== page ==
Engels was one of the first ones who tried to show that there’s a connection between gender and class subordination and said that inside of a marriage (or rather, inside of a heterosexual relationship, considering it is 2015) a woman represents the proletariat, while a man represents the capital. This couldn’t be more relevant in the case of Fifty Shades of Grey, especially if we look at one of the most iconic scenes of the film, a negotiation regarding a “sex contract” between Anastasia and Grey. “There will be no fist fucking, but everything else is okay” – and she walks out of the negotiation feeling like a strong woman who holds all the cards in her hands. But it is actually he who is the winner in the situation, because he got exactly what he wanted: her. She is the proletariat who negotiated herself the smallest amount of freedom and feels like a winner, and he is the capitalist; the one who owns her completely, without her even knowing how little control she has in the situation. The only case in which she would walk out as a free, strong and confident woman is if she would tear the contract apart, tell him to go fuck himself and never see him again. So no; this story is not about women empowerment. It’s about women willingly becoming slaves (or sex toys, if you will) to men in order to climb up the social ladder and getting a glimpse of what a life among the 1% looks like.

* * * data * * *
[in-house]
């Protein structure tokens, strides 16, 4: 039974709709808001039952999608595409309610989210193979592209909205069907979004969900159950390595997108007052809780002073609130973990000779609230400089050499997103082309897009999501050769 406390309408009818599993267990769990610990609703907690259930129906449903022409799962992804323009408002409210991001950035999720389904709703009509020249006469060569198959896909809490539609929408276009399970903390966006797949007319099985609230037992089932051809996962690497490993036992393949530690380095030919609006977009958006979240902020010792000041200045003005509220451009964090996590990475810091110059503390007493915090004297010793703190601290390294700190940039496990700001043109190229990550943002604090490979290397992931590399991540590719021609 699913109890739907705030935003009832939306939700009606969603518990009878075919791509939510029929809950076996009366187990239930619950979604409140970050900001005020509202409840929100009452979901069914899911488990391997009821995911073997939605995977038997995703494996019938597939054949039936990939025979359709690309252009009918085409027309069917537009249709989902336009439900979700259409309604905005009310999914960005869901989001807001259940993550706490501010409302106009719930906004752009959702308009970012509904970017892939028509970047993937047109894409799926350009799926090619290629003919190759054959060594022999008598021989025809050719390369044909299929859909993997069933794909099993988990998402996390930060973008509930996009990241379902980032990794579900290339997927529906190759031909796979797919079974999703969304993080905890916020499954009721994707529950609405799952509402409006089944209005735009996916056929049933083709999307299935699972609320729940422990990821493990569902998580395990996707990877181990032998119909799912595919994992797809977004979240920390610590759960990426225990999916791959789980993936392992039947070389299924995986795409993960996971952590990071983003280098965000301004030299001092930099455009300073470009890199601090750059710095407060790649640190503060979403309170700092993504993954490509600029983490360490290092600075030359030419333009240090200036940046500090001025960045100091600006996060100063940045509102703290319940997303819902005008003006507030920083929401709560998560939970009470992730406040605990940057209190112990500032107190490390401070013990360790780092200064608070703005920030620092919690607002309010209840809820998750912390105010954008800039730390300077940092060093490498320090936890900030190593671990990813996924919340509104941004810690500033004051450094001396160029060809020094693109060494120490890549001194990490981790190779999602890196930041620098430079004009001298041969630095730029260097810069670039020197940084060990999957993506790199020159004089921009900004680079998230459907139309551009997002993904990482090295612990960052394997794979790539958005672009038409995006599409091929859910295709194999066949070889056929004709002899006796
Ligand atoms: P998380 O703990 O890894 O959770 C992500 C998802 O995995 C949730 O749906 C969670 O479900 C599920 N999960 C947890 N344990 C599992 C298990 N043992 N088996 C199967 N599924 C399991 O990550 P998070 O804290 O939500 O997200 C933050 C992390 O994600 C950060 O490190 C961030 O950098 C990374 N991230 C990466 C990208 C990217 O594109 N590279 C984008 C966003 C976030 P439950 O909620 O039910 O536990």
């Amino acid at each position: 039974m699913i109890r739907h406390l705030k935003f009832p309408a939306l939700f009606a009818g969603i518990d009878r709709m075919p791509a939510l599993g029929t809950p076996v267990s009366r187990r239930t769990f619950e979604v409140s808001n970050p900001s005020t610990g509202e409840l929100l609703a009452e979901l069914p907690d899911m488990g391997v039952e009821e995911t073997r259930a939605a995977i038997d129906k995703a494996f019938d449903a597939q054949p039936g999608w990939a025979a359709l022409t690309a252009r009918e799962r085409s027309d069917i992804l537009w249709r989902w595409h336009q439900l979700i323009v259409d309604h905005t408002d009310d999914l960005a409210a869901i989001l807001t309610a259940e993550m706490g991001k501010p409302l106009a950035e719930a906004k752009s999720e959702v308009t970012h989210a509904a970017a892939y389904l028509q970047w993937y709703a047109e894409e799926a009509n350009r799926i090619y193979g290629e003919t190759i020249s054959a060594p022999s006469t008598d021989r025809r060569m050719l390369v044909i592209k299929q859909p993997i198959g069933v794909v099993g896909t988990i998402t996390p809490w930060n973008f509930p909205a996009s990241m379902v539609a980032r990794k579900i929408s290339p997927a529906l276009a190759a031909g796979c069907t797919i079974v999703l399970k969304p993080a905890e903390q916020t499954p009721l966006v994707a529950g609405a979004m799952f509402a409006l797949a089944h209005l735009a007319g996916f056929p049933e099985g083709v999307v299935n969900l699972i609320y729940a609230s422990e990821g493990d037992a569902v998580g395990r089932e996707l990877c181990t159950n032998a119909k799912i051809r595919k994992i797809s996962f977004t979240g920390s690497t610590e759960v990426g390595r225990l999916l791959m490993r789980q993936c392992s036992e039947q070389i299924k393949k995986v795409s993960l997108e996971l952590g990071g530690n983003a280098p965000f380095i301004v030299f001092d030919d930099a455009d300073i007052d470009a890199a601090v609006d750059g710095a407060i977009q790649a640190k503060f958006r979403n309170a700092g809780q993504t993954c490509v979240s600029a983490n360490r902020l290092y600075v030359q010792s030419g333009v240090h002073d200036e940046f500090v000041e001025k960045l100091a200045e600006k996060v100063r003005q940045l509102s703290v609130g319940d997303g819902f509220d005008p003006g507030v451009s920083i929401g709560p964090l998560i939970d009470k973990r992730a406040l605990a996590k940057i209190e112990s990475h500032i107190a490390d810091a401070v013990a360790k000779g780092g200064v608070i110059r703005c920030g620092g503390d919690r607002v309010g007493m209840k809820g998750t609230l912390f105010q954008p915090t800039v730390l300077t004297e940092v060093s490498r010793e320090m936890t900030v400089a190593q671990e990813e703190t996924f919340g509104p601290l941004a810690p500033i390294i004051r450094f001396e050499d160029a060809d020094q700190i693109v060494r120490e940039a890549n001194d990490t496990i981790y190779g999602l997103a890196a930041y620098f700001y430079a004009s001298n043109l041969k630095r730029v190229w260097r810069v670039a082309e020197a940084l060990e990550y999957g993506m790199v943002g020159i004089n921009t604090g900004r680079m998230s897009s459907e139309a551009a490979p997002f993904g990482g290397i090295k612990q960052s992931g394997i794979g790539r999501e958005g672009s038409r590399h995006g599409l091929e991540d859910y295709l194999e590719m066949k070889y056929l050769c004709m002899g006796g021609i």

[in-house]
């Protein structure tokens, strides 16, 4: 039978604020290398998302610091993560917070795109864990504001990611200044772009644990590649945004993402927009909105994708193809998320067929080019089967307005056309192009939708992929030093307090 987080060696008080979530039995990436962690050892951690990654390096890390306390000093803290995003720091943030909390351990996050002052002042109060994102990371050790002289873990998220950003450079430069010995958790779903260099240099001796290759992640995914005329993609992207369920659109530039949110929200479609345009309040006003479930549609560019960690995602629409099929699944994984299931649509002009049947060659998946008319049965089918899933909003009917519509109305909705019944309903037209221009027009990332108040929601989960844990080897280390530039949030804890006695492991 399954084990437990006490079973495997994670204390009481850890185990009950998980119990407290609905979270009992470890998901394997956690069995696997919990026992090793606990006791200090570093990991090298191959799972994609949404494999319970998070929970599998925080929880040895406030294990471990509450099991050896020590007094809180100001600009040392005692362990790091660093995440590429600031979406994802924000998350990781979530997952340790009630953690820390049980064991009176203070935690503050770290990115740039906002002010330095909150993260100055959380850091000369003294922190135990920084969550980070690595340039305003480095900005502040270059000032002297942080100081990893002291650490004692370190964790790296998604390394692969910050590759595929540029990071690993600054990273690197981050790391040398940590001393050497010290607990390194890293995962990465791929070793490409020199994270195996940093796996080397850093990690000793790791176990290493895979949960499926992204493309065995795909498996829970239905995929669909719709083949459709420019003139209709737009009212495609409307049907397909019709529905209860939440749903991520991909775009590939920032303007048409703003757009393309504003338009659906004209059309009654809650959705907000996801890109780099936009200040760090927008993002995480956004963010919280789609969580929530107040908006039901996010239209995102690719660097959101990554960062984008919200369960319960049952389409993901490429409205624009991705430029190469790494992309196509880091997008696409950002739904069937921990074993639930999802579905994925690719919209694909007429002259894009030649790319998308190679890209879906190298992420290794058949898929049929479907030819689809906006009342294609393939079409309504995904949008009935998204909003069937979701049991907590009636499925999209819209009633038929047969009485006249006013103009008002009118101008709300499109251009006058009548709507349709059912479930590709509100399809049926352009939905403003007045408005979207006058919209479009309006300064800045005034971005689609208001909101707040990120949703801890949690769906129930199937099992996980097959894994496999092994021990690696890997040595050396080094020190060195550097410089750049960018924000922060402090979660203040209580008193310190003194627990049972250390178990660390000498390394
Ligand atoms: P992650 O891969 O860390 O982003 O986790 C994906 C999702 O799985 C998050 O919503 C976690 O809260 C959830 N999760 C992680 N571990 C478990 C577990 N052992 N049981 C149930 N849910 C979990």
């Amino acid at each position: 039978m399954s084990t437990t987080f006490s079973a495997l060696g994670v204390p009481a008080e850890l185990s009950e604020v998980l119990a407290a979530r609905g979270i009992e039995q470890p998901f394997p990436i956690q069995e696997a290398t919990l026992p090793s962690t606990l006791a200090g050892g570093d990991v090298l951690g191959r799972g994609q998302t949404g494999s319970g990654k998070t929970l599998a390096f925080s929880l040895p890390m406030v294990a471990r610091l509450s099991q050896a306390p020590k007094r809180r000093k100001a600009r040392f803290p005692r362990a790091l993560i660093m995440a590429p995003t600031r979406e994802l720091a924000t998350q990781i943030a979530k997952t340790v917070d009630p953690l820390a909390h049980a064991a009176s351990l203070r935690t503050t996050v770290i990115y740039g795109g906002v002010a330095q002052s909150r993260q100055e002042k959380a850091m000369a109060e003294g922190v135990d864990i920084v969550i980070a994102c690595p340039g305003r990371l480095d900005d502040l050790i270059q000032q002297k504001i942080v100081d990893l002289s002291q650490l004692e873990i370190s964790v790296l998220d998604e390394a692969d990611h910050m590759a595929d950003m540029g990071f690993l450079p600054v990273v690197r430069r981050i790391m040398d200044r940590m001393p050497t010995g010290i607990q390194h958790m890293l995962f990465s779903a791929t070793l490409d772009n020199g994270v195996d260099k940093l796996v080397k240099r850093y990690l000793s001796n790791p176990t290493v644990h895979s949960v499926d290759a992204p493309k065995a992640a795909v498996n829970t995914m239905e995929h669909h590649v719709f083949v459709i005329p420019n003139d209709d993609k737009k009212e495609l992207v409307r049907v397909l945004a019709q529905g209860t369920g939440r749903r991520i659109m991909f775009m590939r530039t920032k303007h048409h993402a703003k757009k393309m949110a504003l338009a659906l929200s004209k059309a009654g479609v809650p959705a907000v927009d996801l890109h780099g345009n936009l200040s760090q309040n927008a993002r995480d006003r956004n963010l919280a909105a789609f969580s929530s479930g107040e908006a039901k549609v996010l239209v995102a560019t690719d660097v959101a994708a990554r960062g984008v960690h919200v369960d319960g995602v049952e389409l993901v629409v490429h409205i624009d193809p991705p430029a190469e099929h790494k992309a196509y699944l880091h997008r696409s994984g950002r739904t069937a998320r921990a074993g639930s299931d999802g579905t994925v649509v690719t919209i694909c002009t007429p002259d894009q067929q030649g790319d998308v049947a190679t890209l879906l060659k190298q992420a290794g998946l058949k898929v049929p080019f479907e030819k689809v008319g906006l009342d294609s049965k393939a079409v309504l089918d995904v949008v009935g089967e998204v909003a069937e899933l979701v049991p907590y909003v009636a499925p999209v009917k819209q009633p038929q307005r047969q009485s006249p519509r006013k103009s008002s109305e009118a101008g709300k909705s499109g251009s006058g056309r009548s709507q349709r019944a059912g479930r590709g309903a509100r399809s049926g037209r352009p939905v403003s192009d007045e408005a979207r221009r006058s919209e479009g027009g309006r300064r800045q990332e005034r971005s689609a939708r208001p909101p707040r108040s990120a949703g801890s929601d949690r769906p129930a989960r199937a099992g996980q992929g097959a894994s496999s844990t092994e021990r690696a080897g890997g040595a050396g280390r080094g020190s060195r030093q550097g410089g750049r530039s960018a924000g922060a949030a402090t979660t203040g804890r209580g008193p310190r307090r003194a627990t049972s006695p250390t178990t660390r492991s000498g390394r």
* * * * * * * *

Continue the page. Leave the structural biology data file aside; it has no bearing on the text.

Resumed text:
As far as their BDSM sexual practice (that was mainly criticized for all the wrong reasons: for not being “kinky” enough, for not including enough nudity etc.) goes – this were hardly the things that bothered me the most (or at all). What I found repulsive, however, was the way in which BDSM was portrayed. As far as I know (and I admit, this is not really my domain) such sexual practices are mostly based on mutual respect between two partners. While here we have an “innocent”, sexually inexperienced girl who lets herself get trapped into being Grey’s submissive (without knowing what this actually means, or at least so it seems) and a man who doesn’t so much enjoy sex, as he genuinely enjoys hurting women (true, with their consent – which can be, as we can see, bought). She is intimidated, but at the same time fascinated by him and by everything he represents, while he doesn’t value her at all as a human being: she’s a thing that he tries to conquer and control.